As a prairie dog colony grows in size, it becomes necessary for some prairie dogs to move out and establish a new town. When the adults move out, they may travel as far as 10km or more and even swim across rivers and lakes. Usually, members of the same coterie travel out to establish a new colony.

When a new colony is established, the prairie dogs make a home for themselves and a home for a whole host of other animals. Burrowing owls live in the burrows of the prairie dogs; rattlesnakes seek the protective shelter of the burrows and eat the young prairie dogs; short- horned lizards and black widow spiders also find food and refuge in the colony. Prairie dogs are preyed upon by badgers, eagles, hawks, coyotes, and foxes. Prairie dogs form a critical link in a complex prairie food web.

The critical link

Prairie dogs are seen as competing with cattle for food and being a danger to livestock. They have been poisoned, trapped, shot, flooded and dynamited out of their homes. With them went the owls, ferrets, snakes, foxes and badgers. The delicate balance of nature had once again been disrupted.
Aside from its curious social habits and behaviour, the black-tailed prairie dog is a key component of the grasslands ecosystem. In and around Grasslands National Park of Canada is the only place in Canada where they exist in the wild.

It was not until 1927 that the first prairie dog towns were discovered in Canada. The first colony was found six miles north of the village of Val Marie. Presently there are some 25 colonies in and around the park ranging from 0.55 ha to 171.56 ha in size. It is roughly estimated that the colonies may contain as many as 17,000 to 23, 000 animals. Eventually, the colonies may be large enough and close enough to each other to support a few families of reintroduced black-footed ferrets.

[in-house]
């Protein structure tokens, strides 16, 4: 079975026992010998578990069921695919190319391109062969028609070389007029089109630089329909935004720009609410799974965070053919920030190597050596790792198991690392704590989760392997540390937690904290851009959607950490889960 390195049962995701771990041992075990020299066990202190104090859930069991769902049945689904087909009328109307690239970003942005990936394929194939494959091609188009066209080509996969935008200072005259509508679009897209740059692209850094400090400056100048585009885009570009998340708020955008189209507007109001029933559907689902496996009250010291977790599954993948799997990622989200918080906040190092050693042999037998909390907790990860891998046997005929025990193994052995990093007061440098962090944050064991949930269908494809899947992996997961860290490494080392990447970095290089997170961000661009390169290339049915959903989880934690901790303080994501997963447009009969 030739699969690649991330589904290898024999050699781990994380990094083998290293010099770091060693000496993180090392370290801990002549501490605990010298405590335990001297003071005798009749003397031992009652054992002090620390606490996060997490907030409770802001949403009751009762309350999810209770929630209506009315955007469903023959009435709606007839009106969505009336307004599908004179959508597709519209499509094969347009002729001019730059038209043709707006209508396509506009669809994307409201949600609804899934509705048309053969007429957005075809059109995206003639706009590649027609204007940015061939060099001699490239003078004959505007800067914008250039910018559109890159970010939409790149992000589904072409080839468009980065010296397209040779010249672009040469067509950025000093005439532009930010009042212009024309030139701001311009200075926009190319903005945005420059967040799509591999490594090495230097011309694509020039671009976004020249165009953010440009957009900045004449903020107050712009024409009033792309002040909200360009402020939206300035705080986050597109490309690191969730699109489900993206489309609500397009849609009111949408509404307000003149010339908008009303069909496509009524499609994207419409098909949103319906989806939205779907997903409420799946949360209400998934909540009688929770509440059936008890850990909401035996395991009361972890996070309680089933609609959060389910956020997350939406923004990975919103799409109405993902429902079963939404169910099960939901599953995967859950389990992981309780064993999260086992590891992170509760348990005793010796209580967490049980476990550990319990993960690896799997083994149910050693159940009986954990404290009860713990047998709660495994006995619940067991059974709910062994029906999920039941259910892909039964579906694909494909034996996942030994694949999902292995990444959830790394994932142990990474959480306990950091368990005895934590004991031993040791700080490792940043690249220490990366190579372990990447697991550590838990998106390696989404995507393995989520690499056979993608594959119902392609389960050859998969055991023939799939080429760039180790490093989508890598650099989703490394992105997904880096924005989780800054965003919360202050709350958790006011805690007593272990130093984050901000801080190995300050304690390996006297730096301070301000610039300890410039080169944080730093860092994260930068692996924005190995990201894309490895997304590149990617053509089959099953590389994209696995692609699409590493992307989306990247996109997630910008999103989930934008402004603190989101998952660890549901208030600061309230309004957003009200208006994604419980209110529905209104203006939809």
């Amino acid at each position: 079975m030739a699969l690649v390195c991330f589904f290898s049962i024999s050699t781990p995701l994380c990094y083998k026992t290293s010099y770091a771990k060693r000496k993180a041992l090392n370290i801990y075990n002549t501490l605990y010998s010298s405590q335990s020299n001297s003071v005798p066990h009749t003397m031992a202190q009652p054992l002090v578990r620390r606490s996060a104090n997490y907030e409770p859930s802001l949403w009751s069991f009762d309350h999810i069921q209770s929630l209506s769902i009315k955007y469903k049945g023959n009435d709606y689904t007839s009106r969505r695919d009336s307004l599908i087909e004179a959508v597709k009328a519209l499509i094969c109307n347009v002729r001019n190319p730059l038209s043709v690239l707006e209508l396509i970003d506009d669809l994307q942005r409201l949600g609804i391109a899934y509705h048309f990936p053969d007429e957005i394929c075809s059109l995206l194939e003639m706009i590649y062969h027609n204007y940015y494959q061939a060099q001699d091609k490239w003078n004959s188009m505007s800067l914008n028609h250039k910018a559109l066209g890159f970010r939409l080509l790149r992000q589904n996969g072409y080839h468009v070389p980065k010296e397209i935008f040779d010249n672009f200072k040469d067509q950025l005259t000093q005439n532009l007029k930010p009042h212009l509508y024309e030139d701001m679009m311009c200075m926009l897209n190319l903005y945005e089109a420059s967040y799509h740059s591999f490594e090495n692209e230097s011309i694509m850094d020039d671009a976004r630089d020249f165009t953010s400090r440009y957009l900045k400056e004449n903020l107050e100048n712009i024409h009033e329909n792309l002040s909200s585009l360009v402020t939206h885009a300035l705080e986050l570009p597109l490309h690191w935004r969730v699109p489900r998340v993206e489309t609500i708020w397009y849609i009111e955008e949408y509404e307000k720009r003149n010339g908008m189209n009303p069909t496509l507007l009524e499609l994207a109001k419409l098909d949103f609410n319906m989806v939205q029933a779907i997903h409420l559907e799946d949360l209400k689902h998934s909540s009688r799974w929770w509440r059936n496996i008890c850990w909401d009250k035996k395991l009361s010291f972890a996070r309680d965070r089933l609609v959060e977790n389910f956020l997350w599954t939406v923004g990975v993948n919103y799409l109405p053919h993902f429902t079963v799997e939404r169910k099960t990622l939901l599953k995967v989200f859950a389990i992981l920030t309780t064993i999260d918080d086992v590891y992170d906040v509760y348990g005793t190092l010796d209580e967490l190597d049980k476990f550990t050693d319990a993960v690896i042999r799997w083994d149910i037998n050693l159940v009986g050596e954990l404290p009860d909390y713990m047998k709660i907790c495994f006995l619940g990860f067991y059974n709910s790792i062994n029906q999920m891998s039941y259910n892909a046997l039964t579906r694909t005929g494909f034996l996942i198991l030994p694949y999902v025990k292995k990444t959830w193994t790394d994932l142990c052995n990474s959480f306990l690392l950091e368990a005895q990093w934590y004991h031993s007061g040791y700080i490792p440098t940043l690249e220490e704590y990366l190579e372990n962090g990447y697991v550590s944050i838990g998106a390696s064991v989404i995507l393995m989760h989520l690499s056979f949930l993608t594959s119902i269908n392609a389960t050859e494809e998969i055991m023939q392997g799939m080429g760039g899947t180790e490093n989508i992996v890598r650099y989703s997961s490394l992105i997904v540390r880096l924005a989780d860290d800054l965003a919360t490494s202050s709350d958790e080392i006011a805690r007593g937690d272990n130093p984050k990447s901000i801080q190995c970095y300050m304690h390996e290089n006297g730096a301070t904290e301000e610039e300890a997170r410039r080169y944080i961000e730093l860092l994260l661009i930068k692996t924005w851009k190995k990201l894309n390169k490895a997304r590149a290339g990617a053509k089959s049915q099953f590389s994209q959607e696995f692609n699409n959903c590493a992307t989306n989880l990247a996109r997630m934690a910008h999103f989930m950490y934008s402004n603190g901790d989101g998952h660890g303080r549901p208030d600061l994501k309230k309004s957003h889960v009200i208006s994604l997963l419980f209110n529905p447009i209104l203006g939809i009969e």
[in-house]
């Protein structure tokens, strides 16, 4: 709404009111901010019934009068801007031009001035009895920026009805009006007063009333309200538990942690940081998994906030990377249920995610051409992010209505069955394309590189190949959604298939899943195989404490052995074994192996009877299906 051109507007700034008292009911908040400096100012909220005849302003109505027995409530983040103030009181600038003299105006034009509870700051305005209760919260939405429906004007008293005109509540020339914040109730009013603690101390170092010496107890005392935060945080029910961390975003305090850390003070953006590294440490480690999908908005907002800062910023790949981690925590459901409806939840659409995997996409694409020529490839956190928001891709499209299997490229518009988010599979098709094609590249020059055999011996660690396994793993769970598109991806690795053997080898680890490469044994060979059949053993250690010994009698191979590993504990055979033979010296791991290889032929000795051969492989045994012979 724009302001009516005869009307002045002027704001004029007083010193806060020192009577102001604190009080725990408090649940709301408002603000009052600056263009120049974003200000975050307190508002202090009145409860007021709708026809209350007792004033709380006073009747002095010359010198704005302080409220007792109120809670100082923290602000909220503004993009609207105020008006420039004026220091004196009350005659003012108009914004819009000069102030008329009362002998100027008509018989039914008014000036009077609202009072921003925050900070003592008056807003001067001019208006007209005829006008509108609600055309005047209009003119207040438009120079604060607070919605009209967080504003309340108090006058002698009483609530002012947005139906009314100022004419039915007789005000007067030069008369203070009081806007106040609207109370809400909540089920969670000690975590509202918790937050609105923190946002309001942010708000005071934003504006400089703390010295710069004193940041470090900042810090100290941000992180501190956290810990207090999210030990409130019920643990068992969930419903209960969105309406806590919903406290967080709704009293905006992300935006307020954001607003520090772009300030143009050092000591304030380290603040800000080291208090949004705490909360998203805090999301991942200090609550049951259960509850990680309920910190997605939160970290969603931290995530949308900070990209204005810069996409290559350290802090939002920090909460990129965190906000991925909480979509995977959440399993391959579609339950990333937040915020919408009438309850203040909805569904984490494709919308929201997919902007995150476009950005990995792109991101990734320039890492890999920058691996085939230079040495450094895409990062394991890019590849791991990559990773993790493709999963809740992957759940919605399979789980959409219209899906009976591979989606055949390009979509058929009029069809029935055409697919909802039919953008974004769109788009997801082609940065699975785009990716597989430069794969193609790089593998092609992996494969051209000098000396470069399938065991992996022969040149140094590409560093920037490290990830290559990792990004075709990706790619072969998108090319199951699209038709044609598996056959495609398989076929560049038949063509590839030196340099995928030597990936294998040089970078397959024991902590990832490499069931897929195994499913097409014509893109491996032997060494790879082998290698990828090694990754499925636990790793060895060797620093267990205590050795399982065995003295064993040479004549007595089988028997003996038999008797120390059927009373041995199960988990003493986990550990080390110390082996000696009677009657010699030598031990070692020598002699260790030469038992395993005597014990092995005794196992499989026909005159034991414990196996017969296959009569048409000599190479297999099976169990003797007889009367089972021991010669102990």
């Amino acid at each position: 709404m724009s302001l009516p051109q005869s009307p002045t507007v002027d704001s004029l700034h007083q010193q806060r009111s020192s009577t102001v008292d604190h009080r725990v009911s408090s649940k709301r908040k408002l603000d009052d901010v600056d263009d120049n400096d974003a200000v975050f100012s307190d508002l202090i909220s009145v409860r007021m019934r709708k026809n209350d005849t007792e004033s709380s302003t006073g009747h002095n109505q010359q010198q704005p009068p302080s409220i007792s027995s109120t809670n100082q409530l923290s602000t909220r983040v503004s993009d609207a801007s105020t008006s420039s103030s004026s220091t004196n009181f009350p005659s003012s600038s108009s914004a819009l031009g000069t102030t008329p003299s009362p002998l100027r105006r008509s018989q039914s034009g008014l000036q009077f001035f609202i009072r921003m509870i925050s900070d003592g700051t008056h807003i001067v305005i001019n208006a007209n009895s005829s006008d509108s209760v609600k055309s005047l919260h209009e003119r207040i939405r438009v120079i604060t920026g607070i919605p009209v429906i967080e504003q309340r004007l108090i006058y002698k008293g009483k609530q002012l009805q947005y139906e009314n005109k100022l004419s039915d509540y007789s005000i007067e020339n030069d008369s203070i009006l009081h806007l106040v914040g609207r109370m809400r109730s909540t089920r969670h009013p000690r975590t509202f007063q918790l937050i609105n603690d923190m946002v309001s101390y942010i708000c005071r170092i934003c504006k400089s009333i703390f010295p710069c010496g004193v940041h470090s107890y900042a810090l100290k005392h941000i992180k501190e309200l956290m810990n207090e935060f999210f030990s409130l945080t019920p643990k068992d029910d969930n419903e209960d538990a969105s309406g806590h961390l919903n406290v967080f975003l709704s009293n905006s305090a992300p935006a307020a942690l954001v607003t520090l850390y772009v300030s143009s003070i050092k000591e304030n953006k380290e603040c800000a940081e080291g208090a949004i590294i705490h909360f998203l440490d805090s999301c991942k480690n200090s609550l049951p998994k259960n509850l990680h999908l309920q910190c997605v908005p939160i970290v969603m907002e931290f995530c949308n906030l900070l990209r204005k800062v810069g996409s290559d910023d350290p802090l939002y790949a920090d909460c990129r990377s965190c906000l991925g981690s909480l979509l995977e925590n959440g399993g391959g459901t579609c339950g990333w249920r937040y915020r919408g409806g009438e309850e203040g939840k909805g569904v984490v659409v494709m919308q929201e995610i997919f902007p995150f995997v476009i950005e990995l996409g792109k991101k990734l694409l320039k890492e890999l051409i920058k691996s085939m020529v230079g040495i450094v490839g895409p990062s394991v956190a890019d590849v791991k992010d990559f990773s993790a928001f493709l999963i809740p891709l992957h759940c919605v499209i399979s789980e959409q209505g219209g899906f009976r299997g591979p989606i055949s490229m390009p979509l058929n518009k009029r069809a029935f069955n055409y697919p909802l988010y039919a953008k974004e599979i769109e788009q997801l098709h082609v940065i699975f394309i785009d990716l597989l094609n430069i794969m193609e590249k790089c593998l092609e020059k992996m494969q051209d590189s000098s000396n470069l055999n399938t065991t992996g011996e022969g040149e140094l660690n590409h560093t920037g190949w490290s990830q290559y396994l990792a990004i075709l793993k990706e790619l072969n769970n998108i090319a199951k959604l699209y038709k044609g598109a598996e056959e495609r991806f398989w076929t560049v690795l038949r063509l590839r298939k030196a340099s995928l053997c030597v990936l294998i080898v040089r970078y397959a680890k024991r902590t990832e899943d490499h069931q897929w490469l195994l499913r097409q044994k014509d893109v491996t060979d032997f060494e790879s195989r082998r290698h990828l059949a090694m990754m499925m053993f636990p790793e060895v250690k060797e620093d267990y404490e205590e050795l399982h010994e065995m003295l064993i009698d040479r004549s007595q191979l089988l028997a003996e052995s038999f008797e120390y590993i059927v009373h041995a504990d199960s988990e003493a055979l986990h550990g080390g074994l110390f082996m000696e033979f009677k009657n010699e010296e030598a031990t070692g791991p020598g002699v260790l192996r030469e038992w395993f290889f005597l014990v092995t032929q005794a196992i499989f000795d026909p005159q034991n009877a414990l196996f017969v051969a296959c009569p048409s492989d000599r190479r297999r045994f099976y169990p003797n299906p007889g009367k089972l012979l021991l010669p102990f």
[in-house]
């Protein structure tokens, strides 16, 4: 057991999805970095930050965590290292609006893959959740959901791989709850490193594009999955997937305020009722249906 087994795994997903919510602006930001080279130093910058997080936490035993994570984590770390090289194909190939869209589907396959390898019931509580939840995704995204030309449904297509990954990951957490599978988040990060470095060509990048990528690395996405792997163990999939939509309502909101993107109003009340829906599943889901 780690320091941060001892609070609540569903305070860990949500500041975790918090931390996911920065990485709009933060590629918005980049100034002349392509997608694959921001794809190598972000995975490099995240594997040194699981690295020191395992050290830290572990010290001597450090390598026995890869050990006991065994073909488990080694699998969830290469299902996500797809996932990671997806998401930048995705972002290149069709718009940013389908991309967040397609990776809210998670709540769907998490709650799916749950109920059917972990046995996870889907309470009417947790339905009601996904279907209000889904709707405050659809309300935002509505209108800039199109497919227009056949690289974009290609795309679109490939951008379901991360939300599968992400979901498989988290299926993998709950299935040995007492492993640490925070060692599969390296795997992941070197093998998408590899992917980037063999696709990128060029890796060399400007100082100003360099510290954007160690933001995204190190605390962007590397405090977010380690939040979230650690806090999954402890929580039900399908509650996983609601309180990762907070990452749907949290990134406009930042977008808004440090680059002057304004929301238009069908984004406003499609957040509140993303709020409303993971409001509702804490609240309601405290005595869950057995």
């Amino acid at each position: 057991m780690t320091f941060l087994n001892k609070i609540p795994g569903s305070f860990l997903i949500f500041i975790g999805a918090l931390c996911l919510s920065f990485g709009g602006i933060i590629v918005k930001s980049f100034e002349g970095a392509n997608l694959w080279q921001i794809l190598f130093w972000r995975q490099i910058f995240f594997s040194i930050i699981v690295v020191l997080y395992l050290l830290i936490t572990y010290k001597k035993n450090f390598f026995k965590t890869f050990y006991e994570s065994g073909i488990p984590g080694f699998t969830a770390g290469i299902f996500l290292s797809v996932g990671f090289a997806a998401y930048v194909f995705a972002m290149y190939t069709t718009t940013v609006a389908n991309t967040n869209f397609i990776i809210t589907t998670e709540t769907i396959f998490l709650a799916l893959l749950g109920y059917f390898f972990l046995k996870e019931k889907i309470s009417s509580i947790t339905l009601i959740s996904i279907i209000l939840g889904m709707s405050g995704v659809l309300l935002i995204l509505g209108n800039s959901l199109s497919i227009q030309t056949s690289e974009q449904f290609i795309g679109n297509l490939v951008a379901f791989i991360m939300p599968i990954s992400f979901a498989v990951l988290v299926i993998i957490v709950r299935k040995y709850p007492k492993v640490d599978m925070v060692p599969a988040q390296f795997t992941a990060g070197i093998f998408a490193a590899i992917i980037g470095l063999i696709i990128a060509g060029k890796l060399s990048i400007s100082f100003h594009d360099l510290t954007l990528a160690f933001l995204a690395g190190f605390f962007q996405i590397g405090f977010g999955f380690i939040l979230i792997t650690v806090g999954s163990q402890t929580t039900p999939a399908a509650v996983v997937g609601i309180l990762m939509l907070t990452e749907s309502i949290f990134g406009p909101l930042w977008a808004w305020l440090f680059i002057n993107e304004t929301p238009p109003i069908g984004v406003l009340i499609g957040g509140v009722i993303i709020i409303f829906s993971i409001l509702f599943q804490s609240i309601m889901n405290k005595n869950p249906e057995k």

The black-tailed prairie dog is one of those critical species that acts as a link between a myriad of other species. Its very existence serves to demonstrate the complexity of natural systems and the interconnections among all things. The history of the prairie dog is also a lesson in stewardship: we have learned that by affecting the life of any one creature, we inevitably impact the lives of many others.

The health and success of the black-tailed prairie dog means the survival of the coyote, the fox, and the badger. It means the potential for success of the swift fox, the ferruginous hawk and the burrowing owl. It also means a chance at life for the short-horned lizard, the prairie rattlesnake and the black-footed ferret. Finally, it means peace of mind for all of us stewards of the earth; and it means the opportunity to continue to observe this fascinating and amiable little rodent.